Households are being urged to reclaim credit they have built up with their energy supplier in order to “reset” direct debit payments that remain high as prices drop.

Campaigners from Warm This Winter, while stressing that customers should not cancel their direct debits as this could lead to higher unit costs being imposed on households, said early summer was the ideal time to reset energy payments for the year ahead.

Figures from Uswitch suggest UK energy suppliers are currently retaining more than £3 billion worth of customer credit, with almost a third of UK households in credit all year.

Warm This Winter calculated that the combined bank interest likely to have been earned by firms from customer credit balances was at least £159 million in 2023 alone.

Energy consultants Cornwall Insight said they expect the typical household’s energy bill to fall from £1,690 a year currently to £1,574 on July 1.

This would be £500 less than the cap in July last year, when it was £2,074.

Martin Lewis, the founder and chairman of, has also recently pointed out that while it is sensible to build up credit in the summer months to pay for higher energy use in the winter, May is the perfect time to stop the “rip off” of firms sitting on billions of pounds of customer credit.

Warm This Winter spokeswoman Fiona Waters said: “Energy companies are sitting on over £3 billion of bill payers’ money whilst providing an appalling service in many cases and making billions in profits.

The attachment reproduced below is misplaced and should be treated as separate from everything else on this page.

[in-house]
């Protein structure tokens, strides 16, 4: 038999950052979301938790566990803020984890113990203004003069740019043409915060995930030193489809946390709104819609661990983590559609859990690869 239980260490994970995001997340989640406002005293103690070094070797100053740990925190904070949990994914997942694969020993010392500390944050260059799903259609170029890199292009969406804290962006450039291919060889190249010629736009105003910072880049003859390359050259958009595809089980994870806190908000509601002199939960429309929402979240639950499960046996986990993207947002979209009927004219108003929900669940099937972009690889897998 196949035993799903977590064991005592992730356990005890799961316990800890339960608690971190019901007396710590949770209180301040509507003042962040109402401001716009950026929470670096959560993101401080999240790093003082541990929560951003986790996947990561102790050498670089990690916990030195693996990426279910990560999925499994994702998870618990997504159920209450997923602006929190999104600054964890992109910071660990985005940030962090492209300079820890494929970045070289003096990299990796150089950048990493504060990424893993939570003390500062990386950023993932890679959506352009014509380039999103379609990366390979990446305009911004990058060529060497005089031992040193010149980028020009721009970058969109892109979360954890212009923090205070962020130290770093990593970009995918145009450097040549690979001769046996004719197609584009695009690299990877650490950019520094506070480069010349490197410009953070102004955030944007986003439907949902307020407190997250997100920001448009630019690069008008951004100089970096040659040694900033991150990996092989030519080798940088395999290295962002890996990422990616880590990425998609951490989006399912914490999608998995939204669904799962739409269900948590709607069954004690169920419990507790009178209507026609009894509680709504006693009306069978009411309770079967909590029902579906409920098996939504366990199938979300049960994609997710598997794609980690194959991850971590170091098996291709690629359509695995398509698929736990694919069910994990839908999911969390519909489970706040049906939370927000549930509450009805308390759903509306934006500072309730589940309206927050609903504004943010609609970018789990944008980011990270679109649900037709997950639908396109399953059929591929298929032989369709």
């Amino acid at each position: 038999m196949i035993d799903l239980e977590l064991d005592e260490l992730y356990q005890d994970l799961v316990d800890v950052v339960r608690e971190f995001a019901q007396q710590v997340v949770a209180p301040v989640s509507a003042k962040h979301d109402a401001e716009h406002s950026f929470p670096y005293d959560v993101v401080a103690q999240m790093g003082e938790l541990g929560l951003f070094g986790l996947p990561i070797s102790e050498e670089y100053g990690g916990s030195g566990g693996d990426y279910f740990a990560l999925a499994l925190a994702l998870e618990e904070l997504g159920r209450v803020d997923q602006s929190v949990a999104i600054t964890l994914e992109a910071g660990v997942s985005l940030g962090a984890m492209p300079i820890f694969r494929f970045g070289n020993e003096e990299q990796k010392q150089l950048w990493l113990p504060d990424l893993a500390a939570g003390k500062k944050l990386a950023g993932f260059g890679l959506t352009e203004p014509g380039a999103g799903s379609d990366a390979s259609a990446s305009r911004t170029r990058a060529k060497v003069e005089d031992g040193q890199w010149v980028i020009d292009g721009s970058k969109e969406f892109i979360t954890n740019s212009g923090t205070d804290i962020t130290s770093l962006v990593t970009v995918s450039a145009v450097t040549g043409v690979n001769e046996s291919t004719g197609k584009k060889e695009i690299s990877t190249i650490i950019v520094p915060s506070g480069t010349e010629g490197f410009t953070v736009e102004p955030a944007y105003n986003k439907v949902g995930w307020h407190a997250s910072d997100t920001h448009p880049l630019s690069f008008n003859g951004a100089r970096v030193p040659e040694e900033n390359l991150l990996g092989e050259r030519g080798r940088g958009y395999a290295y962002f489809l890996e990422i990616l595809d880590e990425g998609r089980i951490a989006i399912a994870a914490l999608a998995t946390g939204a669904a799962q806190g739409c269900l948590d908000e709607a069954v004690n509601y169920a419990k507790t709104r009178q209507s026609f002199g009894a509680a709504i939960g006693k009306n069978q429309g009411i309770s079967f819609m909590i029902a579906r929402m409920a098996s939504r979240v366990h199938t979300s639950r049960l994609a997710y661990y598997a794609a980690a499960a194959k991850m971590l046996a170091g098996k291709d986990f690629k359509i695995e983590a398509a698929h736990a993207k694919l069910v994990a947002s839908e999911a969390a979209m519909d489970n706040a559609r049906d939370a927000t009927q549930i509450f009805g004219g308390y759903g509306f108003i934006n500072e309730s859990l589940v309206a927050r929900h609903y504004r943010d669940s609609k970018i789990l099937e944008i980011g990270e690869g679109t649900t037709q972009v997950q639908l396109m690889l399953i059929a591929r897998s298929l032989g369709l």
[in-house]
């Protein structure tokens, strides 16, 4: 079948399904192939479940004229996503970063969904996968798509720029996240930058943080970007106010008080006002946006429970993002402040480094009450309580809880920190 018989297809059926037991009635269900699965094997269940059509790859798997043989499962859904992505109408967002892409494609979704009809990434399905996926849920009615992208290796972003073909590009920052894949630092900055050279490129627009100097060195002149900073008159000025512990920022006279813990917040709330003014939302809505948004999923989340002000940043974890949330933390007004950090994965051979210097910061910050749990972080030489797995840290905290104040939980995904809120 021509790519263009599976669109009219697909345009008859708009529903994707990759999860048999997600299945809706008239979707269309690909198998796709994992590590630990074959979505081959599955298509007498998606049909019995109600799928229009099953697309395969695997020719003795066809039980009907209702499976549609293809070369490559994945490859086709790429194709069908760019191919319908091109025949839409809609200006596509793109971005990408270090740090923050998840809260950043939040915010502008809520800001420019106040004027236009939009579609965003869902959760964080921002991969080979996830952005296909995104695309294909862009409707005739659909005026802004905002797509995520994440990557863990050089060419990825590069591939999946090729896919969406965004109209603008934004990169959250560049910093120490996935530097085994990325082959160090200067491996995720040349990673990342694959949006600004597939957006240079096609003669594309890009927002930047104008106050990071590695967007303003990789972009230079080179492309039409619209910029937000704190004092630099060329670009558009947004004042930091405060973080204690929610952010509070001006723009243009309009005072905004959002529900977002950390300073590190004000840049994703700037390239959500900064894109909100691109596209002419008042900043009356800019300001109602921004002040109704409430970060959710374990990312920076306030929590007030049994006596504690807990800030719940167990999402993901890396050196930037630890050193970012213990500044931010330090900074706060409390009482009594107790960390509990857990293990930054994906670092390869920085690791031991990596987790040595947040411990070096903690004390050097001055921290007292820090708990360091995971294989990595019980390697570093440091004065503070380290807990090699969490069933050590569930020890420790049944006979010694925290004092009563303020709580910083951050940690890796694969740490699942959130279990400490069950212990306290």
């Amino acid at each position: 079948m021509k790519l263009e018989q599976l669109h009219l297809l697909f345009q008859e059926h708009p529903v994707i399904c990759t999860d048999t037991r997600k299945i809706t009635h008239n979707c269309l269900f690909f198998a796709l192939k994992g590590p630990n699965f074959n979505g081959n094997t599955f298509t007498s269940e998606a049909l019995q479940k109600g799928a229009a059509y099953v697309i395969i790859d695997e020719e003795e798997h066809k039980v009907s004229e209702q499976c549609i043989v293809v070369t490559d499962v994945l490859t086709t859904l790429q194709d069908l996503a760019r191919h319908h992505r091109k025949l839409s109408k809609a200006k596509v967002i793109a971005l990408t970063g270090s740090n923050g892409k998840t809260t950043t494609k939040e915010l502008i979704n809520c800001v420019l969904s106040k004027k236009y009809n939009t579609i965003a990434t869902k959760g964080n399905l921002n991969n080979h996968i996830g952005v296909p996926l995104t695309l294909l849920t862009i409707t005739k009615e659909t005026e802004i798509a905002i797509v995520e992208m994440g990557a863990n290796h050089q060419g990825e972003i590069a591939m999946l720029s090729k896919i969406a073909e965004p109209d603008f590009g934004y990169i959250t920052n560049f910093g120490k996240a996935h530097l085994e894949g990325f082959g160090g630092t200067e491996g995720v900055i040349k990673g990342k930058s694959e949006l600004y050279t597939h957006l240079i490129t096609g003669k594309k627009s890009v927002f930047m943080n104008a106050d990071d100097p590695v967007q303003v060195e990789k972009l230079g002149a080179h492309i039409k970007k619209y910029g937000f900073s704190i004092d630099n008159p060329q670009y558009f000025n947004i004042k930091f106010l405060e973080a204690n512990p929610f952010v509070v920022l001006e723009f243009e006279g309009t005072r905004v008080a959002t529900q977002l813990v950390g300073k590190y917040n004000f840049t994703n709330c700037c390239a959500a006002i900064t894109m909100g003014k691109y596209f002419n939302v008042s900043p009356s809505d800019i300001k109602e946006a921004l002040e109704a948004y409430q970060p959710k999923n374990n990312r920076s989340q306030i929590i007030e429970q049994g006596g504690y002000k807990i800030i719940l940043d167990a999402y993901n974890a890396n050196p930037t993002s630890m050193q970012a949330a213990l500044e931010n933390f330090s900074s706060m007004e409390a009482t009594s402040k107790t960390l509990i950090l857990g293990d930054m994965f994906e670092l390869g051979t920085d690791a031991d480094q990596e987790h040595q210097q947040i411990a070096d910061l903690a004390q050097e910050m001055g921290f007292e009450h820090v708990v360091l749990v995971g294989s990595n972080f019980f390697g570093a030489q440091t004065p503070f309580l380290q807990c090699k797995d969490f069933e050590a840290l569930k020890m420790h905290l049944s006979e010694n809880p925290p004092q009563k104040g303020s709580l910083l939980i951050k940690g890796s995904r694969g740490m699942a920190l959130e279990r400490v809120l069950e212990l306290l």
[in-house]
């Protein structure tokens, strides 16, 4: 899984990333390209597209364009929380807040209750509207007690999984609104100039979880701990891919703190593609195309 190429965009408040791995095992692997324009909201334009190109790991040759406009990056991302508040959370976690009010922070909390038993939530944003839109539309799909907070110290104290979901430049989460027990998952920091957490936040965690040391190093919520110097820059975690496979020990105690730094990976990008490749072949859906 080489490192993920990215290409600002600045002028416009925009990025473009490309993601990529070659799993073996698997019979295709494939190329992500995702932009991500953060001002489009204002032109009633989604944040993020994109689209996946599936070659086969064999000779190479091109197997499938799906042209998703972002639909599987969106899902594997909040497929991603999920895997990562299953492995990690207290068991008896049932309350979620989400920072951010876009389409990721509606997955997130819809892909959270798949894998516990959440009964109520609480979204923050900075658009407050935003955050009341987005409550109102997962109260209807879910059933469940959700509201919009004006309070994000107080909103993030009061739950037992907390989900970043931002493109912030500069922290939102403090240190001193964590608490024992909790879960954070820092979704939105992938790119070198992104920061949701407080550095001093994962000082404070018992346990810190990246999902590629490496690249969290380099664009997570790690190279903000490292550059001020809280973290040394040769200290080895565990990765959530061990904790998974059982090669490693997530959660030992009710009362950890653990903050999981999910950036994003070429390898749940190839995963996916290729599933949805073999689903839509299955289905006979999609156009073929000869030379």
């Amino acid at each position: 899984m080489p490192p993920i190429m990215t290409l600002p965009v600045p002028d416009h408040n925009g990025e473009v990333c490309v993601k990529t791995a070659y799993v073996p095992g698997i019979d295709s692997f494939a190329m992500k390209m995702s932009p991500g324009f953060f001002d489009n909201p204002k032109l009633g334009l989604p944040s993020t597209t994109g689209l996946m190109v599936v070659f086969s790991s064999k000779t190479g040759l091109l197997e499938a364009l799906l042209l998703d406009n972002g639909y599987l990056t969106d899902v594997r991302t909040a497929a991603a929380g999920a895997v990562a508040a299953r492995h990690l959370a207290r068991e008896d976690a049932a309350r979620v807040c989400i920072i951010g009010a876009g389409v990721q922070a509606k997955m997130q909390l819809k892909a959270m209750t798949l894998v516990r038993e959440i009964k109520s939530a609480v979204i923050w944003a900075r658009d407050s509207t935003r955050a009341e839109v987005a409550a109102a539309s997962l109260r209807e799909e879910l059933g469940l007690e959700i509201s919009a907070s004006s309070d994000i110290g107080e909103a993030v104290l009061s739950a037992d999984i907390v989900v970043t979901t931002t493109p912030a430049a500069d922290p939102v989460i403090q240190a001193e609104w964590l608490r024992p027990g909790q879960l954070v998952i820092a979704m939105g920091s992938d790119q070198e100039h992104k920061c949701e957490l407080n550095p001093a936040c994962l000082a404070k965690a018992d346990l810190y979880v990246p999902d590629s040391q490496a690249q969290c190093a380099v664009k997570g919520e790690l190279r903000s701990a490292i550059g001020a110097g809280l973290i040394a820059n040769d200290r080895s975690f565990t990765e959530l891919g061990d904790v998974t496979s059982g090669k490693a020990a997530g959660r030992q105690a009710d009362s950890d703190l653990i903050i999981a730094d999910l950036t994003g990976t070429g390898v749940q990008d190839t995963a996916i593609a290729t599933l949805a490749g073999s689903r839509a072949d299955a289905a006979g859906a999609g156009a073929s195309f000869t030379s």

“The Big Energy Claim Back is a way people who pay by direct debit can issue a wake up call to companies that customers are not prepared to be ripped off anymore and demand energy suppliers provide a fit for purpose service, whether that’s smart meters that actually work, customer service centres that pick up the phone, fair tariffs, an end to extortionate exit fees and just basically doing their job.”

An Ofgem spokeswoman said: “Most customers build up credit during the warmer summer months which helps spread costs through the cold winter months when they use more energy.

“However, while reasonable credit balances can help people manage their bills, consumers have the right to request credit back and should discuss their individual circumstances with their supplier.

“If customers are requesting credit is returned but not receiving it, they should complain to the supplier and then the independent Energy Ombudsman.”

Warm This Winter has launched a guide which includes advice and guidance on how consumers can claim back their credit.

The group has issued the following guidance for consumers:

  • Ensure your meter readings are up to date.
  • Check your energy bill or online account and see whether you are in credit or debit.
  • If you are in credit, contact your energy company to request it back.

Before you take action, check that you are able to afford to pay more on monthly bills as energy firms may increase your direct debit if you withdraw your credit.